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Report: The Numbers Behind the Opioid Crisis

Summary and Analysis…

What do the numbers really mean in countless reports? They mean deaths. Deaths of approximately 64,000 people in 2016, with a shifting demographics consisting of typically white, single or divorced, and with relatively less formal education. The stereotypical addict of the 1960s (four out of five) began with heroin and stayed with it. Today’s opioid addict usually began with a legally prescribed opioid or illegally getting someone else’s prescription, three out of four. This is easy to understand once you see that in 2016 there were about 215 million prescriptions for opioids, given to 61.8 million patients, which is a whopping 19.1 percent of the U.S. population.

This abuse of prescription pain relievers is at the heart of the crisis. As this was discovered to be the case, more people were denied legal prescriptions for opioids and so turned to illegal drugs such as heroin and synthetic opioids like fentanyl and carfentanyl. These newer editions of the original drug heroin are much more potent and deadlier: fentanyl is 30 to 50 times more addictive and carfentanyl is 5,000 times more addictive.

Excerpted from Social Capital Project

With rising overdose death rates driven by heroin and fentanyl, most indicators suggest that the worst of the crisis has yet to pass. Early 2016 data suggest that fentanyl has surpassed heroin in overdose deaths, skyrocketing 540 percent in three years to 20,100 deaths. Heroin abuse continues to rise. Abuse of prescription opioids appears to be falling, along with opioid prescription rates, but slowly, and deaths from the category of opioids that includes prescription pain relievers continue to rise.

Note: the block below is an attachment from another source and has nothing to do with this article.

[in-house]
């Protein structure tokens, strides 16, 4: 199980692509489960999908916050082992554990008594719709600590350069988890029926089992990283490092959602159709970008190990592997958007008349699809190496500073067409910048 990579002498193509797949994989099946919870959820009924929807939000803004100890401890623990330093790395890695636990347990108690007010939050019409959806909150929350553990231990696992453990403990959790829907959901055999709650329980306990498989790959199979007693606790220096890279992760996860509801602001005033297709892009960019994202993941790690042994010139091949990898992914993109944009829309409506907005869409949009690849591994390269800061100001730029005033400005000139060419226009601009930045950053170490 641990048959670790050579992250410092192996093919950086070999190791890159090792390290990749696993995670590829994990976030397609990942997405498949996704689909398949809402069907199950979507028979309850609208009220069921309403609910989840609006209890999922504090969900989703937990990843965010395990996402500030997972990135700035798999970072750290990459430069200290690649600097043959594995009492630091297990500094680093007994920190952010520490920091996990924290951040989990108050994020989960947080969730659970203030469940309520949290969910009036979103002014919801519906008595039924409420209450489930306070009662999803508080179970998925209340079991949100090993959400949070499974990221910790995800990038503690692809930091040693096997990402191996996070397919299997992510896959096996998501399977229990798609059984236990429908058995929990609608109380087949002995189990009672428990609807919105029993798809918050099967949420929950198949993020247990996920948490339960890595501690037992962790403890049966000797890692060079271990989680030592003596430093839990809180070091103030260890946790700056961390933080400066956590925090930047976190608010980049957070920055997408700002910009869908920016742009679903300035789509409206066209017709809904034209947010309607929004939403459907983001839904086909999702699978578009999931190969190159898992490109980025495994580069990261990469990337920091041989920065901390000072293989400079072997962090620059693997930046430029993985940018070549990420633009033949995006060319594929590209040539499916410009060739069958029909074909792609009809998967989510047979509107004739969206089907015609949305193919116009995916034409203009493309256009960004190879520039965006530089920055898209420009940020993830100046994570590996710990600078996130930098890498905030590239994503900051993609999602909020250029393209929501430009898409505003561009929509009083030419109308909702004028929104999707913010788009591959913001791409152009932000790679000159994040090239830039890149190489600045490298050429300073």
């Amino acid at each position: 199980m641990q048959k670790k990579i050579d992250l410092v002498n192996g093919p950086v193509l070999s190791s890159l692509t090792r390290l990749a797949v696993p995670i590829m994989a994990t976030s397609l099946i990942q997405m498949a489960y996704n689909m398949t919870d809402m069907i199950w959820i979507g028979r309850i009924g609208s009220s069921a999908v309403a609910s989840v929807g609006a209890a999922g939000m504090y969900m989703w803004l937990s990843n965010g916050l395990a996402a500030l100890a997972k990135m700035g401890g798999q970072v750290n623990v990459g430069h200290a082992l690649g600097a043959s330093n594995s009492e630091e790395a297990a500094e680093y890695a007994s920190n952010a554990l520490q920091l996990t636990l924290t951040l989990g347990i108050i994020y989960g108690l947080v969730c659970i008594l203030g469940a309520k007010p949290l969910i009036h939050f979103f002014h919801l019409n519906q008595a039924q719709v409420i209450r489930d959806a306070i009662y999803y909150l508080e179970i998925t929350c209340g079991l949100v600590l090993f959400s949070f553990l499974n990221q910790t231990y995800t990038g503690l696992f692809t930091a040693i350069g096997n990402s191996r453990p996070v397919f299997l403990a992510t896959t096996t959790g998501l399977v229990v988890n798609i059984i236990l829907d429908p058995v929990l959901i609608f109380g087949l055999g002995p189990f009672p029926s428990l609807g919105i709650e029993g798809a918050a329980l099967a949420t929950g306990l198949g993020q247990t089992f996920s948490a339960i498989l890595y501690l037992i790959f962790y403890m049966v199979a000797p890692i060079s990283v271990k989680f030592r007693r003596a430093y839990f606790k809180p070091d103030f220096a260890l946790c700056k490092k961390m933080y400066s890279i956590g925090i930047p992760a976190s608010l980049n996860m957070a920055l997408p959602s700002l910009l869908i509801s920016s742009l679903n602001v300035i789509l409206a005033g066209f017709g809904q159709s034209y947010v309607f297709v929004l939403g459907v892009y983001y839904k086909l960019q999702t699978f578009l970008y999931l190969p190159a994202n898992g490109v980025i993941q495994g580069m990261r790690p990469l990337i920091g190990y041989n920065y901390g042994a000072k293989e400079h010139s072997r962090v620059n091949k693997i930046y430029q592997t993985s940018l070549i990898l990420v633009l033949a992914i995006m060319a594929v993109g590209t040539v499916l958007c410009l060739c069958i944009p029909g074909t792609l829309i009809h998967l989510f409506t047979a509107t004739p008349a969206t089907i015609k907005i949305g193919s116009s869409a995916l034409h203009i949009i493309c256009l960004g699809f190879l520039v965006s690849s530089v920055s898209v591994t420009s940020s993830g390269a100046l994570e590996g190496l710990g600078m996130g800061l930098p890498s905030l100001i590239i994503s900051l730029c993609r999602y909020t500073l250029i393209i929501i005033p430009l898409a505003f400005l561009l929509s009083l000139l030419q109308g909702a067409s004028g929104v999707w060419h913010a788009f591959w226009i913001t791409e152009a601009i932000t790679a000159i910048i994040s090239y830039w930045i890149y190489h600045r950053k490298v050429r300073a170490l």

Beyond the proximal factors contributing to the opioid crisis, there is the question of why some people succumb to addiction and some do not. As we have seen, there are regular patterns in the national picture of opioid use, abuse, and death; some people and places are more vulnerable to addiction than others. This is true of other forms of despair as well. The special evilness of opioids is that they offer practically no quarter to those who are most vulnerable to addiction. For opioid addicts, compared to others dependent on drugs, “the recovery period is longer and the chance of relapse is higher.” One study interviewed 109 patients following discharge from residential addiction treatment and found that over nine in ten reported a relapse, with nearly six in ten of those occurring in the first week.

Successfully combatting the opioid crisis will require that we better understand the sources of despair and vulnerability that lead to addiction. As Christopher Caldwell poignantly notes:

Calling addiction a disease usefully describes certain measurable aspects of the problem—particularly tolerance and withdrawal. It fails to capture what is special and dangerous about the way drugs bind with people’s minds. Almost every known disease is something people wish to be rid of. Addiction is different. Addicts resist known cures—even to the point of death. If you do not reckon with why addicts go to such lengths to continue suffering, you are unlikely to figure out how to treat them. This turns out to be an intensely personal matter.

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